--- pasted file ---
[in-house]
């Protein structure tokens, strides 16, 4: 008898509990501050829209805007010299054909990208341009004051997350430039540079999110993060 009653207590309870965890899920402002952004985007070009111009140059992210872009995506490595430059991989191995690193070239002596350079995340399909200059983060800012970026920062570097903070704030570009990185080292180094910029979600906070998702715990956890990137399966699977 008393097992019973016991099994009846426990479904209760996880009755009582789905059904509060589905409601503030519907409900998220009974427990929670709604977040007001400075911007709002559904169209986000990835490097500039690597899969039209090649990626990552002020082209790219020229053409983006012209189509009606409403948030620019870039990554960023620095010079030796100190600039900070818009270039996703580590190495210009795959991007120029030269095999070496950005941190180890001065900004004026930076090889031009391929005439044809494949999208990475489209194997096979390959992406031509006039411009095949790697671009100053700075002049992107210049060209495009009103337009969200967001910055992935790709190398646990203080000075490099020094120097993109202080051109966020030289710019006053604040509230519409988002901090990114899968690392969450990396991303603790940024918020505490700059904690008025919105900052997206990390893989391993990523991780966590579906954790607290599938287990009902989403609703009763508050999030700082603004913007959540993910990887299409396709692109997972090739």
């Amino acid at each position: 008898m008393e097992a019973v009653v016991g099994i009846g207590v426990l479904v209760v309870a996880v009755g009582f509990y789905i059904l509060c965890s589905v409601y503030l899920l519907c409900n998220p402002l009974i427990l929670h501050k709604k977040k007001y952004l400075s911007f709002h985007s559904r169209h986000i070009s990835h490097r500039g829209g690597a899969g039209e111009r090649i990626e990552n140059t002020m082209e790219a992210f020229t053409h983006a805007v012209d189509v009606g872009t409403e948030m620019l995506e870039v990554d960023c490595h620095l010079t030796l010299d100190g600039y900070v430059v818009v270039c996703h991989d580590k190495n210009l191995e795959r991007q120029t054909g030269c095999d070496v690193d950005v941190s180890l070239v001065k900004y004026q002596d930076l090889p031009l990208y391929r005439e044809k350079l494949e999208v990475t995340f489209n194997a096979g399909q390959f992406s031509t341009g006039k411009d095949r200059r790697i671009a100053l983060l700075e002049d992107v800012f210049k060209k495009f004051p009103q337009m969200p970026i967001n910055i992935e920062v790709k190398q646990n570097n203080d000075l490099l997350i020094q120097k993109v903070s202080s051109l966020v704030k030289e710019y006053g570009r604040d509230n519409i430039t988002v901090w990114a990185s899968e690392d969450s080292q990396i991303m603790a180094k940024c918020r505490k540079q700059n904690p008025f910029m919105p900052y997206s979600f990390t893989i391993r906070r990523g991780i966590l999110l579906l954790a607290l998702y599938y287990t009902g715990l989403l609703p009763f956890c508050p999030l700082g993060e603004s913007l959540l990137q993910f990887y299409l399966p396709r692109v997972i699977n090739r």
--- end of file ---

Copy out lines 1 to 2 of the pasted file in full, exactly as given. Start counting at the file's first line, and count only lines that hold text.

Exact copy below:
[in-house]
């Protein structure tokens, strides 16, 4: 008898509990501050829209805007010299054909990208341009004051997350430039540079999110993060 009653207590309870965890899920402002952004985007070009111009140059992210872009995506490595430059991989191995690193070239002596350079995340399909200059983060800012970026920062570097903070704030570009990185080292180094910029979600906070998702715990956890990137399966699977 008393097992019973016991099994009846426990479904209760996880009755009582789905059904509060589905409601503030519907409900998220009974427990929670709604977040007001400075911007709002559904169209986000990835490097500039690597899969039209090649990626990552002020082209790219020229053409983006012209189509009606409403948030620019870039990554960023620095010079030796100190600039900070818009270039996703580590190495210009795959991007120029030269095999070496950005941190180890001065900004004026930076090889031009391929005439044809494949999208990475489209194997096979390959992406031509006039411009095949790697671009100053700075002049992107210049060209495009009103337009969200967001910055992935790709190398646990203080000075490099020094120097993109202080051109966020030289710019006053604040509230519409988002901090990114899968690392969450990396991303603790940024918020505490700059904690008025919105900052997206990390893989391993990523991780966590579906954790607290599938287990009902989403609703009763508050999030700082603004913007959540993910990887299409396709692109997972090739």